The master set of equations

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Hi guys!

From what I understand about the string theory:

It is a theory that is trying to unifry the four fundamental forces of nature (electromagnetism, gravity, the weak force, and the strong force).

The string theory tries to create a set of master equations that will unifry all those four forces.

My question is, what will the equations actually tell us? What will they calculate?

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Ahhh... just the type of question I wanted (I just did a presentation on this today, so its fresh in my mind )

Alright, back on topic.

Basically, at the time of Einsteins death, there were two theories that described our universe, General Relativity, which dealt with super-massive things, and Quantum Theory, which dealt with things on the sub-atomic level. Problem was, they conflicted with each other. Since they were both supposed to explain the SAME universe (ours), they should not have conflicted. Thats where string theory comes in. It attempts to reconcile the two, and provide a set of eqauations that provide the reasons for anything and everything happening in the universe at any given time... and hopefully that will allow us to predict what happens when the two theories (gen. rel. and Quantum) need to be used simulataneously, such as at the center of a black hole, or at the beginning of our universe, split-seconds before and after the big bang. It could tell us how we came to be here, and how and why our universe developed how it did.

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Basically' date=' at the time of Einsteins death, there were two theories that described our universe, General Relativity, which dealt with super-massive things, and Quantum Theory, which dealt with things on the sub-atomic level. Problem was, they conflicted with each other. Since they were both supposed to explain the SAME universe (ours), they should not have conflicted. Thats where string theory comes in. It attempts to reconcile the two, and provide a set of eqauations that provide the reasons for anything and everything happening in the universe at any given time... and hopefully that will allow us to predict what happens when the two theories (gen. rel. and Quantum) need to be used simulataneously, such as at the center of a black hole, or at the beginning of our universe, split-seconds before and after the big bang. It could tell us how we came to be here, and how and why our universe developed how it did.[/quote']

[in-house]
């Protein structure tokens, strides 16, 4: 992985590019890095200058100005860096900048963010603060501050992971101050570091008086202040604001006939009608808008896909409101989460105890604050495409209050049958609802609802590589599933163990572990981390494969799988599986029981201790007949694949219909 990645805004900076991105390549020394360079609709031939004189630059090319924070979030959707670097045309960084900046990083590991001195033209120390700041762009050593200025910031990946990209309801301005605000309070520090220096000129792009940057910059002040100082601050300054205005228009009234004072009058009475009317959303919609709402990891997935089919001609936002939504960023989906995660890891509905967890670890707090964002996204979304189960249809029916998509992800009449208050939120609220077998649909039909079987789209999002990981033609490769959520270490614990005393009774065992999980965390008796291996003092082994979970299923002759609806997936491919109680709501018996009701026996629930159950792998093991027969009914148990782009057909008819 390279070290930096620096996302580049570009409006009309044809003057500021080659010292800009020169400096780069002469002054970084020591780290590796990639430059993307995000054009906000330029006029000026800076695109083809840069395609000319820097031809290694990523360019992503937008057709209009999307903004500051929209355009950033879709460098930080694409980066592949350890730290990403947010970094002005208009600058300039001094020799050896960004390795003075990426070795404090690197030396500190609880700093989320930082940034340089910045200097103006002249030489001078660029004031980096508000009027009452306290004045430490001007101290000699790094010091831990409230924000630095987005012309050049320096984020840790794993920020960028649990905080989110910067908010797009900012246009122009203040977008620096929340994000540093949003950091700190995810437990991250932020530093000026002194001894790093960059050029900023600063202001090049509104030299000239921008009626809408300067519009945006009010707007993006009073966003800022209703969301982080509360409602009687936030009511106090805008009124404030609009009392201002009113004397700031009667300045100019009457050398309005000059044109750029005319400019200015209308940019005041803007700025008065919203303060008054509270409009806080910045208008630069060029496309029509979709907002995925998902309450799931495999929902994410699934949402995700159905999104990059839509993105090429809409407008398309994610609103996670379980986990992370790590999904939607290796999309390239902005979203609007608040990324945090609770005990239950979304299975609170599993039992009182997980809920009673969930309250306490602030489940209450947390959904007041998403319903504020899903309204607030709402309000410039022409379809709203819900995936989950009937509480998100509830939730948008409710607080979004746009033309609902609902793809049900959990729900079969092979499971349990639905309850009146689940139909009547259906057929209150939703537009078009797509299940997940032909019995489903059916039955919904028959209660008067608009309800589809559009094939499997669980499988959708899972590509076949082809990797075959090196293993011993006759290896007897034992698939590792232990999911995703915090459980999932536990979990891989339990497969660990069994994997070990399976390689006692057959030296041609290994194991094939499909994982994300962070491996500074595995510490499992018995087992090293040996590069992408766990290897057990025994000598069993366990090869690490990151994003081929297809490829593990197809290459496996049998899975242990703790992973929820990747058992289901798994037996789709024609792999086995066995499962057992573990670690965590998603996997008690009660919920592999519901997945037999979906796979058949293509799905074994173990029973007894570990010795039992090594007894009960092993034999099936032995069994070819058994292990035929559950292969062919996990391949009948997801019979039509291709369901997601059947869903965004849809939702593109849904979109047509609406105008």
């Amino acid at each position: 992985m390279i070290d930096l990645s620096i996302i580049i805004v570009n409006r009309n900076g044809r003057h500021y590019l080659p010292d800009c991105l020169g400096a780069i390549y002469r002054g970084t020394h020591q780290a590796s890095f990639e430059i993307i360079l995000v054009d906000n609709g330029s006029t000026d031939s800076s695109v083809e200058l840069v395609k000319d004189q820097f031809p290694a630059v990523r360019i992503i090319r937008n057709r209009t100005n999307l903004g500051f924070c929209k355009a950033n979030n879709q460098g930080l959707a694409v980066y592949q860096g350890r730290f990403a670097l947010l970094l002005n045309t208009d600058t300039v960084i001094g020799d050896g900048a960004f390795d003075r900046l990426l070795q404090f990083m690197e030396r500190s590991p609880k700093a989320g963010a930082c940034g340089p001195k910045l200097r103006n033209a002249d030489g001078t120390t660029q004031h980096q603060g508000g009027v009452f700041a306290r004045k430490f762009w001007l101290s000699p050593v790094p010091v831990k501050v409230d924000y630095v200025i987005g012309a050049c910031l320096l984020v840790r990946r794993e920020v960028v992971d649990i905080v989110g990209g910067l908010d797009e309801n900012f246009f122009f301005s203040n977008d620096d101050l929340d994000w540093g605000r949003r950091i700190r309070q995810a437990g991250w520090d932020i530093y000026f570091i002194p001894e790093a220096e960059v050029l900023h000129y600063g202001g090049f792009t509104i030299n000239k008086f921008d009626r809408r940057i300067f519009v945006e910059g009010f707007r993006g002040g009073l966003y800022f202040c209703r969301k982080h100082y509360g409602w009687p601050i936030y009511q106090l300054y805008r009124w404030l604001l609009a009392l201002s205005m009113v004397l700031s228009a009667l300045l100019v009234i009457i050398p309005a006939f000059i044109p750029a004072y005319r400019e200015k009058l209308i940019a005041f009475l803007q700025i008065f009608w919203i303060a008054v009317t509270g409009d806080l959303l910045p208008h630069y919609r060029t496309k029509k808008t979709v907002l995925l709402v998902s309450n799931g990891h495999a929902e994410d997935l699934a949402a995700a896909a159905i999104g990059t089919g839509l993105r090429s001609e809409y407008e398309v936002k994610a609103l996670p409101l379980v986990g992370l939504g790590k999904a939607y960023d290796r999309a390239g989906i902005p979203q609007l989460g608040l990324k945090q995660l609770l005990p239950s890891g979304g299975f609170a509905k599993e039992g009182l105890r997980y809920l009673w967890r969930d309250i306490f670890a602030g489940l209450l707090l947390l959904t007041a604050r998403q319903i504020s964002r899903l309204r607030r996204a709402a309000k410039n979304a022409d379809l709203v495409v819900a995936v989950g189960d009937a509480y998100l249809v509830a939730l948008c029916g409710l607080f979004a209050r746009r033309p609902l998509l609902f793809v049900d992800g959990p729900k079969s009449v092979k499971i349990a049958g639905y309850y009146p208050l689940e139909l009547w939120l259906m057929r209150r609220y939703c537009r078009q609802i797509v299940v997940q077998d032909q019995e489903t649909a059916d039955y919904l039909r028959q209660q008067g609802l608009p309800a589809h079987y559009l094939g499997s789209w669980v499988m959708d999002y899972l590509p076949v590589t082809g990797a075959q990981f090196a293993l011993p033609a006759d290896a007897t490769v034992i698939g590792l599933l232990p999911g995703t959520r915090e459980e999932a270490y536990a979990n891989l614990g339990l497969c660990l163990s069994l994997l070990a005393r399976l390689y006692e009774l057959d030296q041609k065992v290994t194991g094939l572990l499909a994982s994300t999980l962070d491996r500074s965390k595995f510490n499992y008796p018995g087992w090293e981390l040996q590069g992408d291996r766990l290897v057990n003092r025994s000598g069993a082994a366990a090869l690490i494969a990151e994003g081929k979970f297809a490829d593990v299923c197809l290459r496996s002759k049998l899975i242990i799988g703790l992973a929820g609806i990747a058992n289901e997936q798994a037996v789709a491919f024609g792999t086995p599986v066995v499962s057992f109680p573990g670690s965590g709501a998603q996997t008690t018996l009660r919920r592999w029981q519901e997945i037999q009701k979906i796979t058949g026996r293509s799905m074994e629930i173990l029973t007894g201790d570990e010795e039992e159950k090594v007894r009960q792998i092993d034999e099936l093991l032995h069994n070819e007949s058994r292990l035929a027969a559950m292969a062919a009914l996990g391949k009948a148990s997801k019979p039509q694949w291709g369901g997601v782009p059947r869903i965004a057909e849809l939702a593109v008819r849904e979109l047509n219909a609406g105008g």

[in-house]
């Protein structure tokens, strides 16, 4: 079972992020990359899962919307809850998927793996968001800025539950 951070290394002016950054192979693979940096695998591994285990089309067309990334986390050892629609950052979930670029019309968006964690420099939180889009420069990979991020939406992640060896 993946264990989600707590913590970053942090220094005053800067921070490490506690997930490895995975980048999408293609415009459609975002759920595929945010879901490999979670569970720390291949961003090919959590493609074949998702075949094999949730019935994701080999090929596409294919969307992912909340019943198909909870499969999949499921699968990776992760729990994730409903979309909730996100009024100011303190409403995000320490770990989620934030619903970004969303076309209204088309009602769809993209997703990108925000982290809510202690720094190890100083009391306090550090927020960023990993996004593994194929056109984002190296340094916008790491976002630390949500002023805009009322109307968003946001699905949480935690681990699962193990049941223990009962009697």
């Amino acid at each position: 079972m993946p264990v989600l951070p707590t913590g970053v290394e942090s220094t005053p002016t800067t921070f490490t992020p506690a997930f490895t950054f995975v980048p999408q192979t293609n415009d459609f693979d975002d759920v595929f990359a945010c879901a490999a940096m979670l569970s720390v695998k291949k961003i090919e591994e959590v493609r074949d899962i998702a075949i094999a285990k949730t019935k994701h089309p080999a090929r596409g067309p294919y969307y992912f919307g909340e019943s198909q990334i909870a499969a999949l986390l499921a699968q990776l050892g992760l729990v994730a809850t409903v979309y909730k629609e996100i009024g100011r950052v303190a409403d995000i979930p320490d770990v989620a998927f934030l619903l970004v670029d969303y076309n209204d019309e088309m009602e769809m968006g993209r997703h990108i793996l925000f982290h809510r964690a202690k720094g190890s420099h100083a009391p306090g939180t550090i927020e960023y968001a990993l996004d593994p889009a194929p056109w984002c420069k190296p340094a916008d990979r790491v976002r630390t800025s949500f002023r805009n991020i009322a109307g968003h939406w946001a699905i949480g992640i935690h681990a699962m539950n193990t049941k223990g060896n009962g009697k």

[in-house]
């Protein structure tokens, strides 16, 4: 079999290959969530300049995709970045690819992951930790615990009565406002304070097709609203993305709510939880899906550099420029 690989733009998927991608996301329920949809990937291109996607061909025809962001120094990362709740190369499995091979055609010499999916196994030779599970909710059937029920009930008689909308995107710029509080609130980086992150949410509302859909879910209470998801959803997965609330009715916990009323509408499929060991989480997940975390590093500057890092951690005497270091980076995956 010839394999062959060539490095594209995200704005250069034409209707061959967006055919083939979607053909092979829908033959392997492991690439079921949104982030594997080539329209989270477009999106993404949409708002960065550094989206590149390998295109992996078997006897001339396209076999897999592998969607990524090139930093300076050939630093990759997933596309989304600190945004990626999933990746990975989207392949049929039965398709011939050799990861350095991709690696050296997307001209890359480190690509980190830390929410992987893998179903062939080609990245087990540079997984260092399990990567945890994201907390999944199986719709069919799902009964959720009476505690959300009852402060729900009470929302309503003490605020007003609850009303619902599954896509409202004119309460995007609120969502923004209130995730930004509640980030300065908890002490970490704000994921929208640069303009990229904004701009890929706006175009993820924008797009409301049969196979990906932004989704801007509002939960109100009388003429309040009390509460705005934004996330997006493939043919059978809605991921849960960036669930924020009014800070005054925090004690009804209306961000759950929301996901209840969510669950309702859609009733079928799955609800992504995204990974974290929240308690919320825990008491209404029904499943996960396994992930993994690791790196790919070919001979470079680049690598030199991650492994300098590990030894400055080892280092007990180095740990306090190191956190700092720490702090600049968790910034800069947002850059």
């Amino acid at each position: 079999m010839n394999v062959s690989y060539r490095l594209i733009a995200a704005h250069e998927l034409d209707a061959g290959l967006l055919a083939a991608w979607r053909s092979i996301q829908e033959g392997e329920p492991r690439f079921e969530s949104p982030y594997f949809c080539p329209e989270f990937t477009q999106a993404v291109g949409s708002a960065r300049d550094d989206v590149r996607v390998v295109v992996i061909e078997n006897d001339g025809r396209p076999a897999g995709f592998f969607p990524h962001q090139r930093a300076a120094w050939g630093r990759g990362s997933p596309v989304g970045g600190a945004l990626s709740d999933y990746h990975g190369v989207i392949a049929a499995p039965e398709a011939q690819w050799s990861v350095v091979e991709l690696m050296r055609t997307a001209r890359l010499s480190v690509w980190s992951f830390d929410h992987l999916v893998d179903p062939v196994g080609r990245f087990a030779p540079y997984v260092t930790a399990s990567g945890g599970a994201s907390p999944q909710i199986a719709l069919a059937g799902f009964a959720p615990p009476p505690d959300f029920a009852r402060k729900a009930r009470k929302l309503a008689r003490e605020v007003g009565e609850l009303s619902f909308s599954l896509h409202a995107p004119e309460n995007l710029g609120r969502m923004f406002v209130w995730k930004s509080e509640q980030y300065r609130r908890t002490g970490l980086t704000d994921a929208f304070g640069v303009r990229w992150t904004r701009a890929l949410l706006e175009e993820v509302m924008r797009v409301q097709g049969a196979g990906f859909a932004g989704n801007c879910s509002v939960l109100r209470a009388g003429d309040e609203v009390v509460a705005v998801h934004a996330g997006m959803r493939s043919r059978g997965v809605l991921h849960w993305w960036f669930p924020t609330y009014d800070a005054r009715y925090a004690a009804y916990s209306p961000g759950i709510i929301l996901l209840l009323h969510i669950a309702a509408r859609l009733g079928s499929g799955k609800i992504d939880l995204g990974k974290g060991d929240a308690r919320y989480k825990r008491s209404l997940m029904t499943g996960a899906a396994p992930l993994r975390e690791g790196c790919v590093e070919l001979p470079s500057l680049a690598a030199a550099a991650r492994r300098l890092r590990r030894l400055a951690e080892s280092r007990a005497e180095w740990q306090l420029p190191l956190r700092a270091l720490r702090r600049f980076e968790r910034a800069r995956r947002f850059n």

A great descriptio there LazerFazer! I'd just like to add this: search these forums and you'll find loads of threads about String Theory and maybe these links will interest you.

http://en.wikipedia.org/wiki/String_Theory

http://www.pbs.org/wgbh/nova/elegant/

Cheers,

Ryan Jones

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Thanks alot for that guys!

By the way, you know the PBS.org website you gave me? We watched the whole set of Elegant Universe videos at school, which was pretty cool!

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Have you actually read The Elegant Universe? It provides some interesting insight into string theory, why it came about, how it came about, and what evidence we have to 'proove' it.

It's usefull if you want a more indepth understanding of string theory, as the PBS/Nova series leaves out a significant amount of material to make it more understandable for the masses.

cheers,

LazerFazer

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Thanks for the clearance! I was wondering what "strong force" and "weak force" are though?

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The strong nuclear force holds quarks together, the weak nuclear force holds nucleons (protons and neutrons) together. The weak force is actually just a less direct effect of the strong force, though.

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Thanks for the clearance! I was wondering what "strong force" and "weak force" are though?

They are two of the four fundamental forces in physics (I think I´d prefer the term "intercations"). As usual for such a rather broad question, wikipedia is a good start: http://en.wikipedia.org/wiki/Fundamental_force.